Thursday, November 16, 2006

Uniting political shot...

Many thanks to everyone who sent responses to my last post. While I don't intend to maintain a political platform here, the occasion was momentous. Furthermore, it does seem obvious that there is not a more important proving ground for the successful use of marketing, science and technology than the business of politics, and I feel that the election results verify that the Democratic Party's strategic alchemy, which I highlighted, was indeed extremely effective. Beyond all that, as the politicians, campaigns and even the electorial process have made abundantly clear over the past many weeks, the business of politics can also be quite entertaining.

During election times, it's not hard to catch prominent ad-industry practitioners baring their own political souls, as evidenced in the Nov. 6 issue of Adweek, which features this question in its "Just Asking" feature: What elements make for great political advertising and why? I thought you might enjoy reading a few of the answers contributed.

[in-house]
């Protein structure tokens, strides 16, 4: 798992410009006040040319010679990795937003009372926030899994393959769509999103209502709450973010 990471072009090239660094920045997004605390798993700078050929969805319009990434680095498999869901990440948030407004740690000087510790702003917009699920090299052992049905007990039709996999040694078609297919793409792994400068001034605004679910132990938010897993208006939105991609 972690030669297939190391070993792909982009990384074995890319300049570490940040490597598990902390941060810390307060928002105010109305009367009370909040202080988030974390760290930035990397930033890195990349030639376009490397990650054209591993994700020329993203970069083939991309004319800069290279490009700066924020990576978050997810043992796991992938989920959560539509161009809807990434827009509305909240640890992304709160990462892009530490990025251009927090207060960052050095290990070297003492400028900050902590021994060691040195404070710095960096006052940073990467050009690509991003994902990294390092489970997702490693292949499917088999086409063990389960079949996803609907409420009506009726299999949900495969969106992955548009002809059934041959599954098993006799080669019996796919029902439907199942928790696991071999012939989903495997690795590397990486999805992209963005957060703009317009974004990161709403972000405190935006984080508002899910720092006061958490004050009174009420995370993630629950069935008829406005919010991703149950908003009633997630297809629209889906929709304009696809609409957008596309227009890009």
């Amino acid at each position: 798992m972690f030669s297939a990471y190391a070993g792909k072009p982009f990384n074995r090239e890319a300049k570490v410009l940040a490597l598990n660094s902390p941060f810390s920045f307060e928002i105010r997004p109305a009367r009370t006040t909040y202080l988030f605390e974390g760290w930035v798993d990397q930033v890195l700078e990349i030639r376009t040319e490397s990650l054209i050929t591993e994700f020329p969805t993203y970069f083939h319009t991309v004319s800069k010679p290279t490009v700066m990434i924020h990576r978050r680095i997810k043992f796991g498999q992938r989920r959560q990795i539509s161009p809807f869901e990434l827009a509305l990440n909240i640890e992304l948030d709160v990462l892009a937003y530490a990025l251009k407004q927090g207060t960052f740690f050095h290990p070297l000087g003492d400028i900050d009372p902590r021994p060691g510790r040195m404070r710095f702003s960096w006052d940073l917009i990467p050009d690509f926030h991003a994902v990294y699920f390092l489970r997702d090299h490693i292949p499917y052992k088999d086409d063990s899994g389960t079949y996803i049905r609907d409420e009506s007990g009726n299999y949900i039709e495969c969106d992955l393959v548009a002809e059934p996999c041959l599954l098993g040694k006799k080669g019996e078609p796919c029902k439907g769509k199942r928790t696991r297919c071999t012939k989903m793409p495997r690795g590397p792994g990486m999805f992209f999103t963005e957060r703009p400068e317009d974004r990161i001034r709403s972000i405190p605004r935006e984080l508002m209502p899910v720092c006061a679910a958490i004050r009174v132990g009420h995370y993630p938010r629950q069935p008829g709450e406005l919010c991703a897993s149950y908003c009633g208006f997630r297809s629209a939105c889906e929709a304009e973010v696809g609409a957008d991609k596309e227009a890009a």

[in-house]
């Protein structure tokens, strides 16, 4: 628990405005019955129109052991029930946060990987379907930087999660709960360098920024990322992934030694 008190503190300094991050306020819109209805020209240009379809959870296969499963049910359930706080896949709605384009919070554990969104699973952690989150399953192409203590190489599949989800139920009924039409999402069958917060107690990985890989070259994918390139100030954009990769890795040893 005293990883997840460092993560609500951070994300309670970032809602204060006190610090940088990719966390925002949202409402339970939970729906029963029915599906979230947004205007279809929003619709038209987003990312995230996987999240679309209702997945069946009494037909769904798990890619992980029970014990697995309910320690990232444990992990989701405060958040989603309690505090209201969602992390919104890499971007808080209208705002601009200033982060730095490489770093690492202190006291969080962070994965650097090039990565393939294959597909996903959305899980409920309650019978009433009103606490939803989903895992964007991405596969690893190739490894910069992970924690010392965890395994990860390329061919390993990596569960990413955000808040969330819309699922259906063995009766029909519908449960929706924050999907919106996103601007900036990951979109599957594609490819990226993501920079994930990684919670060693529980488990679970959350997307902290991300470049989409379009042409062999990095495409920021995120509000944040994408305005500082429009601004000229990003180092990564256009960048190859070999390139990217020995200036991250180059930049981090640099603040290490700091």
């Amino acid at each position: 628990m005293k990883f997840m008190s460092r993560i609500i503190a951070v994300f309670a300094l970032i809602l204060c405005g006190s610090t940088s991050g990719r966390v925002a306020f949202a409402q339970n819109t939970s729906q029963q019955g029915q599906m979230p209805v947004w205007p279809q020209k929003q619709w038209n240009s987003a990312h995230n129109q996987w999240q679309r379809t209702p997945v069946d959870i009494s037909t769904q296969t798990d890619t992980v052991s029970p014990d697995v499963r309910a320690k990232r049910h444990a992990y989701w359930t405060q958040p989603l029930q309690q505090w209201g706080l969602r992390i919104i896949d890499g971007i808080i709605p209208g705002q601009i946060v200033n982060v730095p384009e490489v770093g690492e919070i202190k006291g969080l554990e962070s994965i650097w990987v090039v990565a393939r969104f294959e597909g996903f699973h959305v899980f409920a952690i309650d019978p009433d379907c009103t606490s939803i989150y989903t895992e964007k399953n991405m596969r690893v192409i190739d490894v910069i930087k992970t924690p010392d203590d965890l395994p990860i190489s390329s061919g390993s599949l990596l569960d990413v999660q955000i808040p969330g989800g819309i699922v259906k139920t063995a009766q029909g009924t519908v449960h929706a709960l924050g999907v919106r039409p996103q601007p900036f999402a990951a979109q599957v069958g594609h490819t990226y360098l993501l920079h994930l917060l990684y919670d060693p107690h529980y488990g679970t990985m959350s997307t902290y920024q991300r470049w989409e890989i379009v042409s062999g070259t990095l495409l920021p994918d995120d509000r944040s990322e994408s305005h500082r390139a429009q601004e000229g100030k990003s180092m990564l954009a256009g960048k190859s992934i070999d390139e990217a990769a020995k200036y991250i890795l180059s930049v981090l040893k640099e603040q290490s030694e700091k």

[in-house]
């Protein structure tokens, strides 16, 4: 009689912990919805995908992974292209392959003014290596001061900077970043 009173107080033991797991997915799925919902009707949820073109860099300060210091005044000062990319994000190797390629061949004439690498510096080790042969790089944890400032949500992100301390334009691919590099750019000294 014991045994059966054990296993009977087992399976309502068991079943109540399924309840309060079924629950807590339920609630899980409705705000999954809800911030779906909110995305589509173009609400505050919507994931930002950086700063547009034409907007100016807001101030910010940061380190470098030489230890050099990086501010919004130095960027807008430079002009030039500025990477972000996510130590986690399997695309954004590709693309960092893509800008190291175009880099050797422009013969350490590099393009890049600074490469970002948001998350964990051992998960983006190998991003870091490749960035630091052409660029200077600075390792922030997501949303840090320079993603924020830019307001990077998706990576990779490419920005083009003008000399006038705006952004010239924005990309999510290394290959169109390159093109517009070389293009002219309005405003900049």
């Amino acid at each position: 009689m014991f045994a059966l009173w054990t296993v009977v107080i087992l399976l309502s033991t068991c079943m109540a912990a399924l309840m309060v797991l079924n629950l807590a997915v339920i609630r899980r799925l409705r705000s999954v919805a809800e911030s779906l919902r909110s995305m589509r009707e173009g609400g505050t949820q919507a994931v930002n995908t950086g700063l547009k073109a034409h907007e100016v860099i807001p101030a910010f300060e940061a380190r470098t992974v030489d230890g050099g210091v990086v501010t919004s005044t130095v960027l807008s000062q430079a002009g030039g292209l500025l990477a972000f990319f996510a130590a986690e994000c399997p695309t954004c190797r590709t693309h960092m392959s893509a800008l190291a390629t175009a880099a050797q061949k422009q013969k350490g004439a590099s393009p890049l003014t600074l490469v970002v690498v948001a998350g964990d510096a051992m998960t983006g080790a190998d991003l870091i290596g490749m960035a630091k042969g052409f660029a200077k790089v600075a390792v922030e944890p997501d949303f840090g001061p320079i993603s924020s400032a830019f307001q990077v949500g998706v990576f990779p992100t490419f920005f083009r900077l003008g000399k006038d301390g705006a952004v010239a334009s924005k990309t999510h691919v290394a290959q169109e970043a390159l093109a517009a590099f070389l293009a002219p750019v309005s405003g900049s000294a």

. The candidate should be able to sum up his or her message in five words or less. When I worked on the Clinton campaign, the mantra 'It's the economy, stupid' trumped any negative message. -- Linda Kaplan Thaler, CEO, CCO, The Kaplan Thaler Group, New York
. It helps to have a great politician. It's odd how frequently that issue is overlooked. -- Andrew Essex, svp, editorial creative director, Droga 5, New York
. Sincerity, honesty and a clear position on issues that really matter. Negative ads have their place, but they cannot be the only message. You need to drive pople to the polls, not away from them. -- Jeff Freedman, principal, Small Army, Boston.

Please see Adweek's Nov. 6 issue for the rest of the story....